Joseph Bourne & Son Ltd, Denby Pottery
NOTE: This article which follows originally appeared in a 1956 book 'British Potters and Pottery Today', is based mainly upon accounts provided mainly by the firms themselves.
Although the Denby Pottery was only founded in 1809 its history may be considered to have begun with the birth of Joseph Bourne in 1788, towards the end of that important half-century which saw the art of ceramics develop to an unanticipated degree of achievement in England.
His father, William Bourne of Belper was already a potter of repute and in due course his son followed in his footsteps, inheriting his senior's flair for integrity of craftsmanship upon which the firm prides itself to the present day.
The early years of the nineteenth century foreshadowed the coming Industrial Revolution, during which trades and industries of many descriptions, including the potters' craft, were expanding and looking forward to increased development. It was the era immediately before the coming of the railways, of course, but already the great turnpike roads, with their ever increasing traffic, were opening up communications and new possibilities for industrial progress.
Thus, while the road from Derby to Alfreton was being constructed in 1806, and an import ant discovery was made of a deposit of the finest stone-ware clay, it was natural that William Bourne should appreciate its value. He obtained a lease of this clay bed and, through his son Joseph, the rights have passed to the Denby Pottery which Joseph founded.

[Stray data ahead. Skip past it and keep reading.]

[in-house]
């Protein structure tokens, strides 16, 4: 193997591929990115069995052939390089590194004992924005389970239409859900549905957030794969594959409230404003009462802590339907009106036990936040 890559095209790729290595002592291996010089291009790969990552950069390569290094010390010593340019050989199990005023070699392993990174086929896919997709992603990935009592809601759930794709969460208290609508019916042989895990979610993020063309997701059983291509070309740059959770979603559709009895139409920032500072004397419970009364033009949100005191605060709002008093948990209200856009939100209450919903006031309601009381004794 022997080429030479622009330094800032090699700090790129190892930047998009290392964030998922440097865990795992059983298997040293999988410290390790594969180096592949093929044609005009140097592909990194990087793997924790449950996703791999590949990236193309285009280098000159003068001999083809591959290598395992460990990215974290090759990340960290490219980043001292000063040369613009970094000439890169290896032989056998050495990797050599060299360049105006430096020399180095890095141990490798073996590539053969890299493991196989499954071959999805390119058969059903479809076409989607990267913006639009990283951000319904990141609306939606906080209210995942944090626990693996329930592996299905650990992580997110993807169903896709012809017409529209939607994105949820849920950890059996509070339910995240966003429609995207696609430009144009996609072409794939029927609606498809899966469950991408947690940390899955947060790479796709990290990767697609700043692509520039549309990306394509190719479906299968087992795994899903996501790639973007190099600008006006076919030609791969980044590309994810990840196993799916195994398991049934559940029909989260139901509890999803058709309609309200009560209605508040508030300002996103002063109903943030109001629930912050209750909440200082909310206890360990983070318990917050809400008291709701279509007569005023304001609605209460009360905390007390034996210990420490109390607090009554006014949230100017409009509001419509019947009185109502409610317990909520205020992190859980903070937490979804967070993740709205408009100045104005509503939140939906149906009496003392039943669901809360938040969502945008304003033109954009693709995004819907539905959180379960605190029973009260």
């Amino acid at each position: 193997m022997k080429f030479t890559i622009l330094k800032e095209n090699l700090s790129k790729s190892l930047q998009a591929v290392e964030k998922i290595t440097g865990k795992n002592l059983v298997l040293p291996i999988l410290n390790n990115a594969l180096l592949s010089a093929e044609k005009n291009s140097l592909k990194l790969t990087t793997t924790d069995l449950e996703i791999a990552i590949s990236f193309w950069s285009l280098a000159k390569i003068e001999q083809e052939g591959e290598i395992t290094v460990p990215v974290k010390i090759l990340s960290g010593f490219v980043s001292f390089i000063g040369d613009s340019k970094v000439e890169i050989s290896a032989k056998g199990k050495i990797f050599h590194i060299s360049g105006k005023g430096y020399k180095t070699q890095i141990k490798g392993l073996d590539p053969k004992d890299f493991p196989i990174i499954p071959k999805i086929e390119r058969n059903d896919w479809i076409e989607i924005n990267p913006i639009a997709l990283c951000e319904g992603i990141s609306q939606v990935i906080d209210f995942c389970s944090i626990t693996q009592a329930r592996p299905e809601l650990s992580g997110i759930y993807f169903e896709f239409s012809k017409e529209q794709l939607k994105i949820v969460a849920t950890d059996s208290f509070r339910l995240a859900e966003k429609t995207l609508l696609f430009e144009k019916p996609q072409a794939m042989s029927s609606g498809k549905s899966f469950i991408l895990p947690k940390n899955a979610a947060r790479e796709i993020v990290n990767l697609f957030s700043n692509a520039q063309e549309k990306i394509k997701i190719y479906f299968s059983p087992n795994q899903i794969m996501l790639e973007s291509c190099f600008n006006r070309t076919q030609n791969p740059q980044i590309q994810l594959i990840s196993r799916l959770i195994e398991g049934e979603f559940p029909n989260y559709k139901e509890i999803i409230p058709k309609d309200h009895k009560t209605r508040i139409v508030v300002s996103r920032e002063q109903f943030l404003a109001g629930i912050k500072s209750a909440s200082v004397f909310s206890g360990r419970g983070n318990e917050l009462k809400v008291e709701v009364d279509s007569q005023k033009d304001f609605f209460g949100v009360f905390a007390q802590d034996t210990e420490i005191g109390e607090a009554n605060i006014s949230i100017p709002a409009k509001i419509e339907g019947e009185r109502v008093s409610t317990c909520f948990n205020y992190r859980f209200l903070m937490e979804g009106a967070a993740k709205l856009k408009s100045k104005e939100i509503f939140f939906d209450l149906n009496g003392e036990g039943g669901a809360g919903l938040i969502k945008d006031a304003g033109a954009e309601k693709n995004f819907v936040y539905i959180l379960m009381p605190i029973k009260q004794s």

Although he began in a very modest way, at first no more than a simple shed and kiln, it grew apace, ever priding itself upon its fine craftsmanship. First founded in the period of salt-glaze wares it still adheres to pottery, no porcelain being produced. It is a story of nearly a century and a half, during which, as the business grew, more potters were engaged, more kilns built and more buildings added to the original, until eventually, in comparatively recent years a new and well planned modern factory has taken their place.
All this signifies, of course, that great changes have taken place in the methods of production and now-a-days an enormous variety of oven and table wares, decorative pottery and utilitarian wares comprise the output of the Denby Pottery. Although it was a thriving business in the thirties of this century, it was because of this that the premises were found to be inadequate to the demands of the home and export markets. The new works, eliminating wastage of time and energy, resulted in efficiency and satisfactory conditions of work. It is in this modern environment that the great-grandsons (and even their sons) of the skilled craftsmen who helped to build up the business still play their part, for at Denby Pottery the 'family tradition' is valued as a precious asset. The firm is justly proud, too, of its up-to-date showrooms, made possible by the redesigning of the factory. They have, not inaptly, been described as a 'new shop-window for British pottery'.
NOTE: This article which originally appeared in a 1956 book 'British Potters and Pottery Today', is based mainly upon accounts provided mainly by the firms themselves.
Questions, comments, contributions? email: Steve Birks